Poverty in the USA — why?

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Poverty in the USA — why?

Postby Alicekinnian on June 26th, 2018, 12:15 am

I am not sure exactly how to posit it without being offensive, but hear me out.

So, I spent a little bit of time with the kids today looking over YouTube; I was trying to explain to them the importance of learning math and science - the main purpose, as I see it, is poverty prevention - in the hopes that they will be further motivated to learn what I myself have no natural inclination to learn, and what I only learned myself as a means of poverty prevention. I thought a lot about the trauma that that inflicted on me as a child, and I was somehow trying to spare the children from experiencing that trauma, but they don't seem to get that they have to learn what may be boring in some aspects, to succeed in academia and hopefully life.

But as I thought about the trauma, and remembering the "loosh" theory that some people hold - I thought, am I just operating in an unnecessarily negative frame of mind? What would be the "worst-case" failure mode here? I thought a lot about how the purpose of 9/11 was to introduce fear and intimidation as a propulsion for war. I then thought about how poverty is probably used in much the same fashion, to keep people in line / working their corporate slave job, as far as those still exist. But then I thought, just as in 9/11 where the victims didn't really exist - could it be that poverty is also being faked, or is that too hopeful a thought?

The documentary I saw was curiously run by ABC via YouTube. It went over the life of a fast food worker single Mom, a construction worker in Seattle, whose family lived in tents, and an African American musician who dropped from fame. The entire documentary seemed to basically describe these people's lives as a miserable living you know what - as they lived out of hotel rooms, tents, and homeless shelters. One managed to get a state subsidized apartment in the end.

Maybe it wasn't the best thing to watch in my attempt to "chill out" from my academic expectations for the kids, and my own anxieties, but it got me thinking - could these entire lives be staged, and could all the homeless tents in Seattle be purposefully put there just for the sole purpose of terrorizing the rest of us into corporate compliance by the implication that we'd otherwise wind up in the streets? Or is this something simple enough that it doesn't require any faking.

I guess I remember the Truman show. But I suppose it would be a stretch for this to be the case as there are unfortunately children out there with no shoes.

If the swaths of people in tents are truly poor in a sinking economy, then I suppose there is a secondary question of - even real people really suffering - could it be that their situation was "engineered" so to speak - forcing them into a visible poverty for the purposes of instigating a revolution, or, if not a revolution, an extreme fear in the people "just above" this kind of poverty - but not quite in abject poverty?

I feel like for the past 20 years all I've seen in terms of US economic news is more and more people becoming poorer and poorer, with no end in sight. I've started to wonder if someone benefits directly not just from stealing wages from poor people but, by their very existence, for some purpose.

I do not mean at all to be callous to the plight of poor people in writing this; on the contrary, I rather sympathize with them and wonder myself if we will ever experience such poverty directly. But I am also noticing that I am having a fear based reaction rather than one based in positive improvement so, that makes me wonder if I am being manipulated.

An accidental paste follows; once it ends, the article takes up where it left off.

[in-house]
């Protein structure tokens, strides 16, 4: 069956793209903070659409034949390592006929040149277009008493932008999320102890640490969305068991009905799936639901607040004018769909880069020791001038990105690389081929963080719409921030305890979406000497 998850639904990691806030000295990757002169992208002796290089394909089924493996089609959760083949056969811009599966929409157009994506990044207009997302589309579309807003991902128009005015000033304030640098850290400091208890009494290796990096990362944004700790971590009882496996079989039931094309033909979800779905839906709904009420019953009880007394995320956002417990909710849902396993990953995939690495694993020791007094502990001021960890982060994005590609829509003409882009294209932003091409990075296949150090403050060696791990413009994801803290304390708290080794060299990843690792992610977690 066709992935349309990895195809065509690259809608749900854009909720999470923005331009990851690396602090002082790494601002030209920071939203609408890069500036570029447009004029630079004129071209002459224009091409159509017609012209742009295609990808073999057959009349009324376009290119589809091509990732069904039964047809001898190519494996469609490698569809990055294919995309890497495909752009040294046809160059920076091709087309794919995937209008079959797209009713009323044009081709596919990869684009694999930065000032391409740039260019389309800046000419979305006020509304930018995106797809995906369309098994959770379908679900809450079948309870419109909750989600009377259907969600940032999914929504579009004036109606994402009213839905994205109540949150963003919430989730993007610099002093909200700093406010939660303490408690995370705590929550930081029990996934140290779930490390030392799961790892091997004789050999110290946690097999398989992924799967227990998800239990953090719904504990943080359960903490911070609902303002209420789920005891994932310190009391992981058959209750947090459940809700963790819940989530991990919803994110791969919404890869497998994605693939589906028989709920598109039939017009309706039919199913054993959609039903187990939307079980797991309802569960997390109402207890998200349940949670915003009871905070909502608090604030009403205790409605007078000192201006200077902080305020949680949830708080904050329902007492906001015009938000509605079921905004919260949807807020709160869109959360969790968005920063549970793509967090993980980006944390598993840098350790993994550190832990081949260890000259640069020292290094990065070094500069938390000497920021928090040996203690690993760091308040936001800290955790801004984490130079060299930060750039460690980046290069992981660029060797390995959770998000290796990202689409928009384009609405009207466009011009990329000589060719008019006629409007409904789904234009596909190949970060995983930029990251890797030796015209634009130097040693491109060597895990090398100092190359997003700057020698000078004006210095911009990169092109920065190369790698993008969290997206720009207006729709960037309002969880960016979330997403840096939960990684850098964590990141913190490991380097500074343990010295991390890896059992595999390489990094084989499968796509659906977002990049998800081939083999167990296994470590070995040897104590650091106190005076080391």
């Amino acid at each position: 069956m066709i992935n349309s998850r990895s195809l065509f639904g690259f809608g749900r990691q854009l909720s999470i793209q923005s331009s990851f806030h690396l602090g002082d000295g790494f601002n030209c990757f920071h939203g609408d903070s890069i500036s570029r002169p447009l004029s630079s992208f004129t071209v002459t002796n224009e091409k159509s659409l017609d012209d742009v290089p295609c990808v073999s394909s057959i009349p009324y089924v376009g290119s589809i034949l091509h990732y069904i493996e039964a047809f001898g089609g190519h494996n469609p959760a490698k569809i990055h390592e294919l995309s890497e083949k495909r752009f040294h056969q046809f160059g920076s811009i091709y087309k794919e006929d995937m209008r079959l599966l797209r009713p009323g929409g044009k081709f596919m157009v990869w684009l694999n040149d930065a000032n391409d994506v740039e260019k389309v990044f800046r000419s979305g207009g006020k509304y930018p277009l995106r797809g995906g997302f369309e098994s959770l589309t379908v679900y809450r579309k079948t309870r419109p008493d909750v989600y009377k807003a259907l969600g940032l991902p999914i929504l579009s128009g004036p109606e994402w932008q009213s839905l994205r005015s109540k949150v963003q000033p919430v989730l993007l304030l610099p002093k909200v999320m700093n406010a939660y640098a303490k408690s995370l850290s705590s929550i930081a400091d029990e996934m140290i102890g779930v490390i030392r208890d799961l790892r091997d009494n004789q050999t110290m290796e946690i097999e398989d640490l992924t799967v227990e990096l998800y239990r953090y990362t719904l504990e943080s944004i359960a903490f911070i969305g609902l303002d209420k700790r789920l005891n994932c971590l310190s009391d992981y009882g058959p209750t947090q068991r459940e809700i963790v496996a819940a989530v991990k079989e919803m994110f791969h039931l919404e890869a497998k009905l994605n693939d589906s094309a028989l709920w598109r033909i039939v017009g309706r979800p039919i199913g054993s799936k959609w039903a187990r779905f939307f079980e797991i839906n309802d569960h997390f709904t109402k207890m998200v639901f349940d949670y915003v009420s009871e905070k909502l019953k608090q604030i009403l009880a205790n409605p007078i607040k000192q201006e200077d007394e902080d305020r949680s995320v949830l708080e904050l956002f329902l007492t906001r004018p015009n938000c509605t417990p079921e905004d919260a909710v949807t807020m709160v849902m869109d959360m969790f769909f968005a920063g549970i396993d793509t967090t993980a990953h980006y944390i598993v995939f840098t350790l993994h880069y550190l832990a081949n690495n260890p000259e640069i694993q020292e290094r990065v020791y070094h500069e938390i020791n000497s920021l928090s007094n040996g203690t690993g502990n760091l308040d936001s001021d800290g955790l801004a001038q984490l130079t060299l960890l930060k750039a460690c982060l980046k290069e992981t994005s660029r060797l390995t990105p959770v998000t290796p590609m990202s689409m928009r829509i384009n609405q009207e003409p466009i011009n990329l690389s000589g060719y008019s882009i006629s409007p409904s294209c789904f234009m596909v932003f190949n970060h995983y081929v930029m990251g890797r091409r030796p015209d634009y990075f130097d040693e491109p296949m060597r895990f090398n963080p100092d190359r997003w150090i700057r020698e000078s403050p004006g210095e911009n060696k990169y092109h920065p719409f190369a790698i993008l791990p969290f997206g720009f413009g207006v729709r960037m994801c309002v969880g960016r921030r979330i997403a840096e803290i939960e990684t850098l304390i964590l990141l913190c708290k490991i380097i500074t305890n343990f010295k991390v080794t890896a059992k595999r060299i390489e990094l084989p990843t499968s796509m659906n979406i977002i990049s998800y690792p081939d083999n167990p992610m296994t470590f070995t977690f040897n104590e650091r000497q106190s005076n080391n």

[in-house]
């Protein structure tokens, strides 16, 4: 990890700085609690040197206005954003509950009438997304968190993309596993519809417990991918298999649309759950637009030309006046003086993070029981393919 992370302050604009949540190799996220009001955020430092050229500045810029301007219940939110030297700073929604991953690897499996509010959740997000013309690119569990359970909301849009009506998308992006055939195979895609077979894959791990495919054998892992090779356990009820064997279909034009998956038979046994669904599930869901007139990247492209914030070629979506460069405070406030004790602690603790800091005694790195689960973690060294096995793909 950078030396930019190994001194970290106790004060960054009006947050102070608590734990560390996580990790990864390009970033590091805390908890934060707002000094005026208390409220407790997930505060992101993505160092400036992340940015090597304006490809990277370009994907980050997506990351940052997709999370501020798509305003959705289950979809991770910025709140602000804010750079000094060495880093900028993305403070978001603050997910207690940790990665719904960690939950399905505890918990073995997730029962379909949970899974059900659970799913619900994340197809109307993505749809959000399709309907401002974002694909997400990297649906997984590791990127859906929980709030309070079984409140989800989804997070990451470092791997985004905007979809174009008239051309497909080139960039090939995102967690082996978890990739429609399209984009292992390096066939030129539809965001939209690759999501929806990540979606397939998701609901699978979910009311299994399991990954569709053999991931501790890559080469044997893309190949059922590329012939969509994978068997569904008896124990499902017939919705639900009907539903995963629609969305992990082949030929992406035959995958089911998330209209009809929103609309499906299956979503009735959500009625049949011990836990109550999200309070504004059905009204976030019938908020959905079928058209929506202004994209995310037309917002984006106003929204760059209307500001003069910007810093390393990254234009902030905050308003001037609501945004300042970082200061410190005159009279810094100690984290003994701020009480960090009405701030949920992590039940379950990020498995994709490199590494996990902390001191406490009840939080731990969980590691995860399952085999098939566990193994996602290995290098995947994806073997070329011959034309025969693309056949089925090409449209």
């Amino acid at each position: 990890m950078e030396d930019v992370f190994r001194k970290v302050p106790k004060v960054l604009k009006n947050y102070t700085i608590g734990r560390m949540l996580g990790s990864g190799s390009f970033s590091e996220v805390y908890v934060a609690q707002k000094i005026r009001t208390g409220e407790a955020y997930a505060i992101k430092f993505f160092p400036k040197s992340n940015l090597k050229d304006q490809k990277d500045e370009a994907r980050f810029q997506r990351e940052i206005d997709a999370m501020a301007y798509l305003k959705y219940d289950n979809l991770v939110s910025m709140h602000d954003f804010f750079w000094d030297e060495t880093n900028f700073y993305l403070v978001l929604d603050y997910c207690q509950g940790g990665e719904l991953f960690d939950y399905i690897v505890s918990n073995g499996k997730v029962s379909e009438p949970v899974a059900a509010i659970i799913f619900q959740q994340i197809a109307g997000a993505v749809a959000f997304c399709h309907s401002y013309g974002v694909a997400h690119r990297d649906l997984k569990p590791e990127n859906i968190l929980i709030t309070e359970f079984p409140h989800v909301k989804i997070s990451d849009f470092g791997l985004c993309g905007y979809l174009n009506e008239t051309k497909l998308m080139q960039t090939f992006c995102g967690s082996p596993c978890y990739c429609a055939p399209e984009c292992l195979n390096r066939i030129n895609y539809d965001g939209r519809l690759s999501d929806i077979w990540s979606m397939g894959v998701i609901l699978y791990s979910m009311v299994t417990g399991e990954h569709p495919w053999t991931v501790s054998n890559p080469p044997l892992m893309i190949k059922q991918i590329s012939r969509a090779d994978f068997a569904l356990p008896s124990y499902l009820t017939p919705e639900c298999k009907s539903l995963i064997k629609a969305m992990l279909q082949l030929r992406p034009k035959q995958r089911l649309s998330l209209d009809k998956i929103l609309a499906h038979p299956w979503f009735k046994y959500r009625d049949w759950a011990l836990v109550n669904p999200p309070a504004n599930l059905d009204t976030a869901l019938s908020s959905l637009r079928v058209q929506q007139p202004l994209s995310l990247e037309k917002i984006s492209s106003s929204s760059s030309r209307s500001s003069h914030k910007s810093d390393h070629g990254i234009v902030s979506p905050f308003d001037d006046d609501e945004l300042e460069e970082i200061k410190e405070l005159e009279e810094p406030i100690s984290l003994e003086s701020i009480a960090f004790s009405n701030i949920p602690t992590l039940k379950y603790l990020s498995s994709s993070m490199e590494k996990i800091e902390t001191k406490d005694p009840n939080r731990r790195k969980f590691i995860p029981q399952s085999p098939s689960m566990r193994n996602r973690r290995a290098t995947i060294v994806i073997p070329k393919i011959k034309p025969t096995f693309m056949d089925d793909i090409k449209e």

Thoughts?
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Re: Poverty in the USA — why?

Postby aa5 on September 7th, 2018, 5:21 am

One aspect is like everything our public housing agencies and the state agencies like city governments are businesses. They want more revenues, more employees, more job security, raises, more power, fancier offices, etc. Aka the people who work for these agencies are the same as people who work everywhere else.

To get more money they have to convince politicians and taxpayers that their agency needs more funding each year. Which is tough to do, considering that health care, military, universities, police, firemen, etc.. are also arguing why they instead need that additional funding.

If we did the sane thing and built essentially vast playgrounds with relevant support systems and public sector employees say 50 miles outside of the city in the woods, for the inevitable % of the population who has mental disabilities and finds themselves constantly homeless.. then it would help those people imo.. but it would be 'out of sight, out of mind' for the general population.

If instead there is thousands of homeless in our very city centers, if every time you go out, you see homeless, it is constantly a reminder of why the public housing agency needs more funding. Now I'm not against more funding for public housing, what I am arguing is that its in the interests of the public housing agency to never completely solve the issue. Its sort of like when militaries actually achieve peace, the next thing is they get large budget cutbacks. Whereas constant war is constant budget increases.
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Re: Poverty in the USA — why?

Postby HonestlyNow on September 7th, 2018, 9:46 am

*
The homeless populations are very real. If you haven't had the experience to witness them, ask around. I can bet if you went to any run down "trailer park" in your area, that you could find a person there who would point you to where the local homeless campsites exist.